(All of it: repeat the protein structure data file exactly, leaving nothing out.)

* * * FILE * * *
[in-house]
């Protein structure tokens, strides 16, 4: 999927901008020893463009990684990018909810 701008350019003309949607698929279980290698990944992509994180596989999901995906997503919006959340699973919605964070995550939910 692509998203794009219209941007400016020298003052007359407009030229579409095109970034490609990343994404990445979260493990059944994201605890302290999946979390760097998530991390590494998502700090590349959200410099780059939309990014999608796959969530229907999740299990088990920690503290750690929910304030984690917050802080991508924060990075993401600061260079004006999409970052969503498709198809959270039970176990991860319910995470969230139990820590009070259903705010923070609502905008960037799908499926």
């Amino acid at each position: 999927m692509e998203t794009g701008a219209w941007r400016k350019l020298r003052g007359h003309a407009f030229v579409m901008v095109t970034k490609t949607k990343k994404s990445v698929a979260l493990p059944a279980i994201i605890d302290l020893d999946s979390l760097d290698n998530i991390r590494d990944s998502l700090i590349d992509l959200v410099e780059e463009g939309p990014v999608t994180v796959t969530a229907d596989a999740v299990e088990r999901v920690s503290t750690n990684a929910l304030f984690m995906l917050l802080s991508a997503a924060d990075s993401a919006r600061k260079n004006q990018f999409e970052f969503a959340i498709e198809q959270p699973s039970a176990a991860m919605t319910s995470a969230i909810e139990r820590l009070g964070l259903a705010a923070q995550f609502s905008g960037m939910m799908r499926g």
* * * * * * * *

[in-house]
């Protein structure tokens, strides 16, 4: 999927901008020893463009990684990018909810 701008350019003309949607698929279980290698990944992509994180596989999901995906997503919006959340699973919605964070995550939910 692509998203794009219209941007400016020298003052007359407009030229579409095109970034490609990343994404990445979260493990059944994201605890302290999946979390760097998530991390590494998502700090590349959200410099780059939309990014999608796959969530229907999740299990088990920690503290750690929910304030984690917050802080991508924060990075993401600061260079004006999409970052969503498709198809959270039970176990991860319910995470969230139990820590009070259903705010923070609502905008960037799908499926």
């Amino acid at each position: 999927m692509e998203t794009g701008a219209w941007r400016k350019l020298r003052g007359h003309a407009f030229v579409m901008v095109t970034k490609t949607k990343k994404s990445v698929a979260l493990p059944a279980i994201i605890d302290l020893d999946s979390l760097d290698n998530i991390r590494d990944s998502l700090i590349d992509l959200v410099e780059e463009g939309p990014v999608t994180v796959t969530a229907d596989a999740v299990e088990r999901v920690s503290t750690n990684a929910l304030f984690m995906l917050l802080s991508a997503a924060d990075s993401a919006r600061k260079n004006q990018f999409e970052f969503a959340i498709e198809q959270p699973s039970a176990a991860m919605t319910s995470a969230i909810e139990r820590l009070g964070l259903a705010a923070q995550f609502s905008g960037m939910m799908r499926g």